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Tense Kenya awaits losing candidate’s next move
Presidential elections

Tense Kenya awaits losing candidate’s next move

3 min. 16.08.2022
It remains unclear whether Raila Odinga will ask courts to overturn William Ruto’s victory in last week’s election, after disorder on Monday
Supporters of Azimio La Umoja Party presidential candidate Raila Odinga demonstrate with burning tyres in Kibera, Nairobi, after William Ruto was announced as Kenya's president-elect
Supporters of Azimio La Umoja Party presidential candidate Raila Odinga demonstrate with burning tyres in Kibera, Nairobi, after William Ruto was announced as Kenya's president-elect
Photo credit: AFP

Kenya was on tenterhooks on Tuesday as the nation awaited a pronouncement from five-time losing presidential contender Raila Odinga on whether he will ask the courts to overturn his rival William Ruto’s victory in last week’s election.

Wafula Chebukati, the chairman of the Independent Electoral and Boundaries Commission, announced on Monday that Ruto garnered 50.5% support and Odinga 48.9% in the August 9 vote, with just 233,211 votes separating the two candidates. But four of the nation’s seven electoral commissioners rejected the outcome, citing a lack of transparency over the process.

Odinga, 77, is scheduled to address the nation at 2pm local time. Dennis Onsarigo, his press secretary, referred questions to lawyer Paul Mwangi, who didn’t answer several calls to his mobile phone.

While several of Odinga’s other campaign officials rejected the outcome, none could say whether he intended to submit a petition with the Supreme Court to try have them annulled. 

A challenge should be filed within seven days of the results announcement, and the court must then make a final ruling on their validity within 14 days.

A number of Odinga’s supporters took to the streets of Nairobi, the capital, late on Monday and set tires alight, but the situation was largely calm on Tuesday. 

A supporter of Azimio la Umoja presidential candidate Raila Odinga throws a stone at a police station during a protest against the results of Kenya's general election in Kisumu, western Kenya on Monday
A supporter of Azimio la Umoja presidential candidate Raila Odinga throws a stone at a police station during a protest against the results of Kenya's general election in Kisumu, western Kenya on Monday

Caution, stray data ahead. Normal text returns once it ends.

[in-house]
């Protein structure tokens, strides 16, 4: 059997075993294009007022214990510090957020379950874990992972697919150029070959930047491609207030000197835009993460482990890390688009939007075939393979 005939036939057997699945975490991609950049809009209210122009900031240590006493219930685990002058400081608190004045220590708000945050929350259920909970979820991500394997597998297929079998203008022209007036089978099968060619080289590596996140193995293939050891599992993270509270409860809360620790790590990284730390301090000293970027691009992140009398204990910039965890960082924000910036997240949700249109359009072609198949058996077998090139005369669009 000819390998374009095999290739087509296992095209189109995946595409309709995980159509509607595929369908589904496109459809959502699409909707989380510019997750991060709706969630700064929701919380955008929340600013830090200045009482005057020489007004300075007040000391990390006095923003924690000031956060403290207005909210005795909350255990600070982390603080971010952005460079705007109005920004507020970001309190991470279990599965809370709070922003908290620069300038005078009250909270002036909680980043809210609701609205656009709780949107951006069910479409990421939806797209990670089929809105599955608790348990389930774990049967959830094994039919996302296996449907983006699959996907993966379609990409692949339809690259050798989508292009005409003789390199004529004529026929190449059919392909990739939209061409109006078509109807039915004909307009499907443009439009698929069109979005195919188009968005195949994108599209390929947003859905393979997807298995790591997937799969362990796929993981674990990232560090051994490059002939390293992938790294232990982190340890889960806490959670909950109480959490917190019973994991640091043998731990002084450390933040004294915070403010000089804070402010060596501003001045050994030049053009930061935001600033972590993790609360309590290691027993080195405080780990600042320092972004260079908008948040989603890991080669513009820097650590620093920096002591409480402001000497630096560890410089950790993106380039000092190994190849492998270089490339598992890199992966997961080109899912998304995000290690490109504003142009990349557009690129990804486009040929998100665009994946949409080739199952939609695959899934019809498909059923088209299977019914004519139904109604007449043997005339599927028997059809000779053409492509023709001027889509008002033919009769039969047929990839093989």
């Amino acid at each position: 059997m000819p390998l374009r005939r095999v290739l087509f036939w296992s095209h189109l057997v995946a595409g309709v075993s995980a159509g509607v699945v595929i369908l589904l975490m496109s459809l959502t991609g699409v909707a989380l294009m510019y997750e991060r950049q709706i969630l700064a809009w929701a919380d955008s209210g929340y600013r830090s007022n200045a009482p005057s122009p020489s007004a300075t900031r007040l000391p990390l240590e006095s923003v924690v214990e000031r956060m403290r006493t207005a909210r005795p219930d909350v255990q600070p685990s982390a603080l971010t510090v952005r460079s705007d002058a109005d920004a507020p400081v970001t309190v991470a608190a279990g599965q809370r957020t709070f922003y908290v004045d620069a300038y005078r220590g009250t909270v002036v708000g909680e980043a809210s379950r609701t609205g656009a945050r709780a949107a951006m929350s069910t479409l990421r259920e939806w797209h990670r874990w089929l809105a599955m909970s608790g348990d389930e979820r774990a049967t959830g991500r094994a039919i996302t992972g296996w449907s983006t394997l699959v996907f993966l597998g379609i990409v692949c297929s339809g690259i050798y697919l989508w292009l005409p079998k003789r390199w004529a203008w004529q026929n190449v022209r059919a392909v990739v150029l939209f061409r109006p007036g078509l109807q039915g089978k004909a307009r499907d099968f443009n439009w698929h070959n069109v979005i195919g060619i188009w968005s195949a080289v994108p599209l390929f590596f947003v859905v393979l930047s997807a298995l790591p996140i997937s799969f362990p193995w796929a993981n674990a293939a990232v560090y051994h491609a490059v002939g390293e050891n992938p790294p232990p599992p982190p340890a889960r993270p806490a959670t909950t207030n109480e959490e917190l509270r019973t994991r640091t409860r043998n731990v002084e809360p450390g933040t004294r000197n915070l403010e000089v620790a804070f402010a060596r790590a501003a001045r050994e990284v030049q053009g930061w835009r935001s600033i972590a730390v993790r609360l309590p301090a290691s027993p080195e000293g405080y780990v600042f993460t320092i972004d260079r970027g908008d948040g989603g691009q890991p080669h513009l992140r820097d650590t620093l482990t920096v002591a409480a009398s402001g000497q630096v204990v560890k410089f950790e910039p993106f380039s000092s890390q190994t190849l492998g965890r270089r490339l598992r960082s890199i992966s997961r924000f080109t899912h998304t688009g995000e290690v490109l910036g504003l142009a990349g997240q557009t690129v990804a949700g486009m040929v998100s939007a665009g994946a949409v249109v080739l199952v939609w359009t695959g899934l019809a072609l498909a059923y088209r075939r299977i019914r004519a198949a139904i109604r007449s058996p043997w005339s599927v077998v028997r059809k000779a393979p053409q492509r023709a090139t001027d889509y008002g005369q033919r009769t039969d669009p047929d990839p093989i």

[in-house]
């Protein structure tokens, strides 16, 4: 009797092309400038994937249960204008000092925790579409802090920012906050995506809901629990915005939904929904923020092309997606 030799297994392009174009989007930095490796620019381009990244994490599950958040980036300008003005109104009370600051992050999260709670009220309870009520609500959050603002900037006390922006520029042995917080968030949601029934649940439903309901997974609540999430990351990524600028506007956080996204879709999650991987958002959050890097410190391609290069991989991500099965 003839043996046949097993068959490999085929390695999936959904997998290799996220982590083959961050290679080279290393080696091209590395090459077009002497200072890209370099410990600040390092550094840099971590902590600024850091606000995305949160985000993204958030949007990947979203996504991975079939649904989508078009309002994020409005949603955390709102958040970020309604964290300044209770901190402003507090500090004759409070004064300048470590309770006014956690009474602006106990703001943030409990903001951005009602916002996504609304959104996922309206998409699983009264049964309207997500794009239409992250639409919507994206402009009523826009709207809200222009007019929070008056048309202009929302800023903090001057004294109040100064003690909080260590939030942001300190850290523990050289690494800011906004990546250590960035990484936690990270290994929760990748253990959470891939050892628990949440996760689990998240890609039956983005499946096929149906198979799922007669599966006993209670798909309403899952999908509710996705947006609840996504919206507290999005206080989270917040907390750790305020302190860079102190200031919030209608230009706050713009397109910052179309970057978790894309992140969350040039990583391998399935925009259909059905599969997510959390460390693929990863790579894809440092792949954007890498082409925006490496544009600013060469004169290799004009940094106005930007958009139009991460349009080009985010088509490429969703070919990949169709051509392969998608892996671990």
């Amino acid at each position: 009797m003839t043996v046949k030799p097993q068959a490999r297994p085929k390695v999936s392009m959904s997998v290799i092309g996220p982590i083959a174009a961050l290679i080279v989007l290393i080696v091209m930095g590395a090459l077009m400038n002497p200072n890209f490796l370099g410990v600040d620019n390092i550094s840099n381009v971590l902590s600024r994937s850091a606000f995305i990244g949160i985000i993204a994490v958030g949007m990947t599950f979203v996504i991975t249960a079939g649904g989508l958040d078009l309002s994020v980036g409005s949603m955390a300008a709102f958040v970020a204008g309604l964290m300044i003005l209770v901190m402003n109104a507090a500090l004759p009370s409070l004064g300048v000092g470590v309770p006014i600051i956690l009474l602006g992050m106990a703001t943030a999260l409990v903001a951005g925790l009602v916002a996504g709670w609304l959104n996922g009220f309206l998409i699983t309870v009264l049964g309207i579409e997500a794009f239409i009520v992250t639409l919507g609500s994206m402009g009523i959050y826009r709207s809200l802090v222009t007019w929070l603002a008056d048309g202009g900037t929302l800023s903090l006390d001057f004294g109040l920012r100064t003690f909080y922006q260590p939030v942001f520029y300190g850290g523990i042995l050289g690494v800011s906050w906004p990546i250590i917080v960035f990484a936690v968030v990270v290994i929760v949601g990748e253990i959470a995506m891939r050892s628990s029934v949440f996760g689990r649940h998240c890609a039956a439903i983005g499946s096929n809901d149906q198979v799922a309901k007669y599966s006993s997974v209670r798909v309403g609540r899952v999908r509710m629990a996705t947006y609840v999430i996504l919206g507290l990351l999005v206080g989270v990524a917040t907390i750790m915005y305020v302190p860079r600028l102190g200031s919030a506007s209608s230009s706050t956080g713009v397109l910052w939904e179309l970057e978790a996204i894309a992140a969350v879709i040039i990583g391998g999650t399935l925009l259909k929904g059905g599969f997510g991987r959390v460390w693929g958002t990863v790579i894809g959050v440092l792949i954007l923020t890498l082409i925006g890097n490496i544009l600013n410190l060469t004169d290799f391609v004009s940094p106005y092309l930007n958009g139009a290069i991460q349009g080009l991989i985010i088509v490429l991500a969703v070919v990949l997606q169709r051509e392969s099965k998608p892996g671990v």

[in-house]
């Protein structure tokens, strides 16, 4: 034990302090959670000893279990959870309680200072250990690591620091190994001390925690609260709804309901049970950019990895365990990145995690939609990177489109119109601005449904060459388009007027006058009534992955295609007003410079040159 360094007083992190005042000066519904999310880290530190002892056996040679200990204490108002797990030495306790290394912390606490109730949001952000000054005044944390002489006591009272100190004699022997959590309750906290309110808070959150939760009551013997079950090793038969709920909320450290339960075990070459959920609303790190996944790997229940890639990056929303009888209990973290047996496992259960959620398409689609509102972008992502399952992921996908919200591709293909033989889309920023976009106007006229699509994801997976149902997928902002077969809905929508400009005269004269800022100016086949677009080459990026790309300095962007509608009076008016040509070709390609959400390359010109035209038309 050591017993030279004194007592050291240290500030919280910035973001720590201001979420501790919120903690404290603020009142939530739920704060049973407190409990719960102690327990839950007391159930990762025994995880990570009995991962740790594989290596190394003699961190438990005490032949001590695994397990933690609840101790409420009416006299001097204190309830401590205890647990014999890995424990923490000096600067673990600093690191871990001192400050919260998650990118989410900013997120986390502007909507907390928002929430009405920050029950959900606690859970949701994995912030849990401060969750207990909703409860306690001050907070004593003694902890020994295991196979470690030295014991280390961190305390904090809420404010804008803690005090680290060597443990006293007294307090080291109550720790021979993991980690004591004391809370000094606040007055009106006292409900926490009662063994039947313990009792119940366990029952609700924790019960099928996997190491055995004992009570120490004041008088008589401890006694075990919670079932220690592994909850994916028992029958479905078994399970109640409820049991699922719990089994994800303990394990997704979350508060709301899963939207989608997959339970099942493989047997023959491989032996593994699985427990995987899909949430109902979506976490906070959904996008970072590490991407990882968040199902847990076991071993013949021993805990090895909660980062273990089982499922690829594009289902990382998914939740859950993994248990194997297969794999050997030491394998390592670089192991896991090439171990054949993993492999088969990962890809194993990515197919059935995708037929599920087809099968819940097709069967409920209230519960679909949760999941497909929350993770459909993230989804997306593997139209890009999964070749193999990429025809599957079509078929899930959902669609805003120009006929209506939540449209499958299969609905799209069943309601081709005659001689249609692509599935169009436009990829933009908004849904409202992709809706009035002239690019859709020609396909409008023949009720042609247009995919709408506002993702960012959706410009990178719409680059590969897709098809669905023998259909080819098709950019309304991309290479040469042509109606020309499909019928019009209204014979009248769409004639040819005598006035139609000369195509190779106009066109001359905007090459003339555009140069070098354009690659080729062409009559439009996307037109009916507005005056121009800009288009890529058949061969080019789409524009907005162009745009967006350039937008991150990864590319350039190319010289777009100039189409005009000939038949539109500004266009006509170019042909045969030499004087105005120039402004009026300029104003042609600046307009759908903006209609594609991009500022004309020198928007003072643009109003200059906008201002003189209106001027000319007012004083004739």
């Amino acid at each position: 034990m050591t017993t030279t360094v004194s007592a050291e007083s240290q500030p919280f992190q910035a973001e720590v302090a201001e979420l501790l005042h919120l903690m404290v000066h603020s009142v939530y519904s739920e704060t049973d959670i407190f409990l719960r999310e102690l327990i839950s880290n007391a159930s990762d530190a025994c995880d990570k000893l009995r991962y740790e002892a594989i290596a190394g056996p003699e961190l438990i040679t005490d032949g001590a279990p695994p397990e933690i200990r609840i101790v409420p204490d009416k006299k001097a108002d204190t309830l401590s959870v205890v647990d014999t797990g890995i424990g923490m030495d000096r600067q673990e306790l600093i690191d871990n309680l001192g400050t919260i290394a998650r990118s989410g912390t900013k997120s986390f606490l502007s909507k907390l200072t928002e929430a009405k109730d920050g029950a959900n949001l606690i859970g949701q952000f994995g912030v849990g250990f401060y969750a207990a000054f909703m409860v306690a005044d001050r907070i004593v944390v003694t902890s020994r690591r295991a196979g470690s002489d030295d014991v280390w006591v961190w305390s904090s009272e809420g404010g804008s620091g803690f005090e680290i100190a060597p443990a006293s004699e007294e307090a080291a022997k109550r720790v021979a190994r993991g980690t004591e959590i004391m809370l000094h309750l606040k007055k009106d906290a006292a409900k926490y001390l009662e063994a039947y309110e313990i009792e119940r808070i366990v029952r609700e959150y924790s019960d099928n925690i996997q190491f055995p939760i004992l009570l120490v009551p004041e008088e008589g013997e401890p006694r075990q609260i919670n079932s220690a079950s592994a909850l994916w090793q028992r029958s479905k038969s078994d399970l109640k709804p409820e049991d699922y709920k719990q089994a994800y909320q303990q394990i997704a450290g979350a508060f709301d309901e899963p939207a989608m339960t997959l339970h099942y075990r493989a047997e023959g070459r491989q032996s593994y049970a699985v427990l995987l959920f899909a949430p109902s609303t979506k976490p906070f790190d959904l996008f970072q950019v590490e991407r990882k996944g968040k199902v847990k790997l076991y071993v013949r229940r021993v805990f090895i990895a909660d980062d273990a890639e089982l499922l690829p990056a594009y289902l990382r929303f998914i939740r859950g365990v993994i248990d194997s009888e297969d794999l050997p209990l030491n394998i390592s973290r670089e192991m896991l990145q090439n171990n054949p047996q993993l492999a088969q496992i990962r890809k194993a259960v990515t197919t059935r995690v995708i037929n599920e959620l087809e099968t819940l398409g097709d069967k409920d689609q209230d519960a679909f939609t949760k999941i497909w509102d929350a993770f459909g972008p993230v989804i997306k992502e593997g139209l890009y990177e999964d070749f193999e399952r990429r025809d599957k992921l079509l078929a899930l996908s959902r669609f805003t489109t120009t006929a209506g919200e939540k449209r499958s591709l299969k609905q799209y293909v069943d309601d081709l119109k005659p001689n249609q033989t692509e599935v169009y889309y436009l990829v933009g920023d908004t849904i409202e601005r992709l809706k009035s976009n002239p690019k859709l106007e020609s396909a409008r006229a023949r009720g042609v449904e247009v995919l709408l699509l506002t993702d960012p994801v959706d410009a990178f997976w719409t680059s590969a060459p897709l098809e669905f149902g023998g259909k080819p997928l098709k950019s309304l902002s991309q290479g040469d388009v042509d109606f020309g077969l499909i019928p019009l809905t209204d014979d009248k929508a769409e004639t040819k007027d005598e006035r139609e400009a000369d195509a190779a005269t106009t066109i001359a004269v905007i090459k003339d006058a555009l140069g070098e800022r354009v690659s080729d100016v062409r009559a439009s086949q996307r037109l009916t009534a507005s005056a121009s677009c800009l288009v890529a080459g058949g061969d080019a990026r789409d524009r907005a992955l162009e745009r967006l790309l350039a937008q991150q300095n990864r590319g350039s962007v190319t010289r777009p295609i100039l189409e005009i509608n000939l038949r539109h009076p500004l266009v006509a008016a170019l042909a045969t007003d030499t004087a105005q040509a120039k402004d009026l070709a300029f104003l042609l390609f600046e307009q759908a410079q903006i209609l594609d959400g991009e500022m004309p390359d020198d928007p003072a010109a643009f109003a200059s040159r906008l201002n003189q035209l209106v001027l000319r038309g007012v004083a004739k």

AFP

Previous disputed elections in Kenya have been marred by violence, the worst of which occurred after the 2007 vote and claimed the lives of at least 1,100 people and forced about 350,000 to flee their homes. 

The yield on Kenya’s 2032 Eurobonds jumped 67 basis points to 12.1% on Monday. They were little changed on Tuesday.

Ruto, 55, said the IEBC had “bent over backward to accommodate everybody,” the election results spoke for themselves and their validity was being questioned by those who didn’t want to accept that they had lost.

“The people of Kenya have spoken and we need to respect what they have said,” he told reporters in Nairobi after he was declared the president-elect. 

“We intend to hit the ground running. I am preparing myself that on day one of the swearing in of the president when I have the legal power to do things," Rutp said. "I have lined up a couple of executive orders on what I intend to do to get the country moving and to get the situation in the country under control.”

Ruto’s administration may battle to pass legislation if Odinga manages to cobble together a majority in the National Assembly. Odinga’s coalition had secured 162 seats and Ruto’s 159, with four contests to go, according to the Daily Nation newspaper. Ruto’s alliance won the Senate, parliament’s other chamber, by a single seat.

A Kenyan police officer fires teargas during disorder in Kisumu on Monday
A Kenyan police officer fires teargas during disorder in Kisumu on Monday
AFP

The Election Observer Group, which comprises 5,000 local monitors from civil rights and religious organisations, said the results announced by the IEBC were consistent with its parallel tally, and the constitution gave Chebukati the right to declare the results.

“The 2022 election was an improvement from 2017,” Anne Ireri, the group’s chairwoman, told reporters in Nairobi. “Those aggrieved can use material from the dissenting commissioners to prosecute their case.”

The US Embassy in Nairobi congratulated Kenyans for peacefully exercising their right to vote.

“Going forward, we urge all parties to work together to peacefully resolve any remaining concerns about this election through existing dispute-resolution mechanisms,” it said in a statement on Monday. “We ask all political party leaders to continue to urge their supporters to remain peaceful and refrain from violence during the electoral process.”

United Nations Secretary-General Antonio Guterres’s office said it noted the results, and that it encouraged all candidates to abide by their commitment to recognise the outcome and resort to legal channels to address any challenges. 

Ethiopian Prime Minister Abiy Ahmed, Nigerian President Muhammadu Buhari and South African President Cyril Ramaphosa were among foreign leaders who congratulated Ruto on his victory.

“I wish him a successful inauguration and tenure in office, while also looking forward to more fruitful and robust engagements between Nigeria and Kenya,” Buhari said on Twitter. 

©2022 Bloomberg L.P.


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